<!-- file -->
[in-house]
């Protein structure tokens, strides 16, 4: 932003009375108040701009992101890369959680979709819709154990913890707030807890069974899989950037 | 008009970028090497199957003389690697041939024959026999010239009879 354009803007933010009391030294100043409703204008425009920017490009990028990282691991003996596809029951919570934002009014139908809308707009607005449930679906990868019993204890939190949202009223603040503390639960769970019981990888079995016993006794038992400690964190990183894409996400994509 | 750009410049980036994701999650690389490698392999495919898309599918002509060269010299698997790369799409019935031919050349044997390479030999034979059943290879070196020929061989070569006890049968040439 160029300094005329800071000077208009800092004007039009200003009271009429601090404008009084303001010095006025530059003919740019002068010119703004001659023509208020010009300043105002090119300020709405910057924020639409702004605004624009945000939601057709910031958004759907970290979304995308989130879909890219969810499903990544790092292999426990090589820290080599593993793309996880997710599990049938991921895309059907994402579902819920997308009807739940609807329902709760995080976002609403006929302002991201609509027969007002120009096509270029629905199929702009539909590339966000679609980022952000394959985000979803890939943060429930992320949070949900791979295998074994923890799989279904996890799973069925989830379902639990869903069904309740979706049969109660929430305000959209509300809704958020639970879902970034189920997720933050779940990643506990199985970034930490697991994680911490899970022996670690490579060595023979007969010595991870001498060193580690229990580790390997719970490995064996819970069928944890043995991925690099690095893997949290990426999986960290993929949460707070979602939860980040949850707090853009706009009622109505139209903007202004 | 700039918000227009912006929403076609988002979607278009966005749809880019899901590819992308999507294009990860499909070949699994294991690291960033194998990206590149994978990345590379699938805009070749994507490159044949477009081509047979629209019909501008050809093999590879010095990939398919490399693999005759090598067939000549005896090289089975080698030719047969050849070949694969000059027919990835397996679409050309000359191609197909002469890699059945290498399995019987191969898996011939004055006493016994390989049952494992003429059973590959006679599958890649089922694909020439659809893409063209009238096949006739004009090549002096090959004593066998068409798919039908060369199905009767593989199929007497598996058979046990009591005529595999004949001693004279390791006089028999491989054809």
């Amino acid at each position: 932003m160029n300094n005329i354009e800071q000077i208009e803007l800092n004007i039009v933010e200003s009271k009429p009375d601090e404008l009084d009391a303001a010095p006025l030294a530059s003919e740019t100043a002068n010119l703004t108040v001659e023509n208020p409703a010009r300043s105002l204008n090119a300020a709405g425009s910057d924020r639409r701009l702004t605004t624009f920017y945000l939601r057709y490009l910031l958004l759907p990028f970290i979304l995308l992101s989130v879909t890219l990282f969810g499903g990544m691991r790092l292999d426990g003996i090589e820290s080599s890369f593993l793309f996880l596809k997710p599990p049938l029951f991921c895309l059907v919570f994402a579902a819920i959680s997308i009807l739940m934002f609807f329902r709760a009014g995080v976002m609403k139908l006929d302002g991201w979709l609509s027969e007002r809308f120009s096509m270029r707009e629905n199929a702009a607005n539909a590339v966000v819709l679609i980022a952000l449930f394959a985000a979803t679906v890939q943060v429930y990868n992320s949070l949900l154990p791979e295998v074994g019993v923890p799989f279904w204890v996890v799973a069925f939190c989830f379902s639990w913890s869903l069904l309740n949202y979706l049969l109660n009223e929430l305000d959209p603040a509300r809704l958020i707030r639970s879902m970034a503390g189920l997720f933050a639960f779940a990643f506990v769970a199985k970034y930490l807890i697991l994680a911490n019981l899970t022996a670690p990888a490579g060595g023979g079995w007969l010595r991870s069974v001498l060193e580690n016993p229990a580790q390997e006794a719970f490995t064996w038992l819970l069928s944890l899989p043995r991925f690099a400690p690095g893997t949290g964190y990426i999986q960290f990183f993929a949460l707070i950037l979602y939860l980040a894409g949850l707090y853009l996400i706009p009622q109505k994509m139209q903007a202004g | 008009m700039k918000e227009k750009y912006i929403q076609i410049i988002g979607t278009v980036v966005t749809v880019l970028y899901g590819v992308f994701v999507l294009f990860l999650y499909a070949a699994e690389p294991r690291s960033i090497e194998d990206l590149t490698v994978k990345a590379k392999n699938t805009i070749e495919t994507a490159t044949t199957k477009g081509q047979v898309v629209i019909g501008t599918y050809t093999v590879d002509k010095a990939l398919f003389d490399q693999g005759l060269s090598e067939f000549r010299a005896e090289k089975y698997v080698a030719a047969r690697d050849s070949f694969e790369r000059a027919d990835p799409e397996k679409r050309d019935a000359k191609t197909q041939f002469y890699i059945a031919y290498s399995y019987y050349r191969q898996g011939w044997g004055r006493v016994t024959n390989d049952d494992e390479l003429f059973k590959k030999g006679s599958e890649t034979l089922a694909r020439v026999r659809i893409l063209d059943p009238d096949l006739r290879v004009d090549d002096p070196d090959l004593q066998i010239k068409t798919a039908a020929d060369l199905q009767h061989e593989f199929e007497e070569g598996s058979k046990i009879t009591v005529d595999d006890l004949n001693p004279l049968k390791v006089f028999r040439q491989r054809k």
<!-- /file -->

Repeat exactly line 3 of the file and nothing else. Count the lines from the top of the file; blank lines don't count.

């Amino acid at each position: 932003m160029n300094n005329i354009e800071q000077i208009e803007l800092n004007i039009v933010e200003s009271k009429p009375d601090e404008l009084d009391a303001a010095p006025l030294a530059s003919e740019t100043a002068n010119l703004t108040v001659e023509n208020p409703a010009r300043s105002l204008n090119a300020a709405g425009s910057d924020r639409r701009l702004t605004t624009f920017y945000l939601r057709y490009l910031l958004l759907p990028f970290i979304l995308l992101s989130v879909t890219l990282f969810g499903g990544m691991r790092l292999d426990g003996i090589e820290s080599s890369f593993l793309f996880l596809k997710p599990p049938l029951f991921c895309l059907v919570f994402a579902a819920i959680s997308i009807l739940m934002f609807f329902r709760a009014g995080v976002m609403k139908l006929d302002g991201w979709l609509s027969e007002r809308f120009s096509m270029r707009e629905n199929a702009a607005n539909a590339v966000v819709l679609i980022a952000l449930f394959a985000a979803t679906v890939q943060v429930y990868n992320s949070l949900l154990p791979e295998v074994g019993v923890p799989f279904w204890v996890v799973a069925f939190c989830f379902s639990w913890s869903l069904l309740n949202y979706l049969l109660n009223e929430l305000d959209p603040a509300r809704l958020i707030r639970s879902m970034a503390g189920l997720f933050a639960f779940a990643f506990v769970a199985k970034y930490l807890i697991l994680a911490n019981l899970t022996a670690p990888a490579g060595g023979g079995w007969l010595r991870s069974v001498l060193e580690n016993p229990a580790q390997e006794a719970f490995t064996w038992l819970l069928s944890l899989p043995r991925f690099a400690p690095g893997t949290g964190y990426i999986q960290f990183f993929a949460l707070i950037l979602y939860l980040a894409g949850l707090y853009l996400i706009p009622q109505k994509m139209q903007a202004g | 008009m700039k918000e227009k750009y912006i929403q076609i410049i988002g979607t278009v980036v966005t749809v880019l970028y899901g590819v992308f994701v999507l294009f990860l999650y499909a070949a699994e690389p294991r690291s960033i090497e194998d990206l590149t490698v994978k990345a590379k392999n699938t805009i070749e495919t994507a490159t044949t199957k477009g081509q047979v898309v629209i019909g501008t599918y050809t093999v590879d002509k010095a990939l398919f003389d490399q693999g005759l060269s090598e067939f000549r010299a005896e090289k089975y698997v080698a030719a047969r690697d050849s070949f694969e790369r000059a027919d990835p799409e397996k679409r050309d019935a000359k191609t197909q041939f002469y890699i059945a031919y290498s399995y019987y050349r191969q898996g011939w044997g004055r006493v016994t024959n390989d049952d494992e390479l003429f059973k590959k030999g006679s599958e890649t034979l089922a694909r020439v026999r659809i893409l063209d059943p009238d096949l006739r290879v004009d090549d002096p070196d090959l004593q066998i010239k068409t798919a039908a020929d060369l199905q009767h061989e593989f199929e007497e070569g598996s058979k046990i009879t009591v005529d595999d006890l004949n001693p004279l049968k390791v006089f028999r040439q491989r054809k």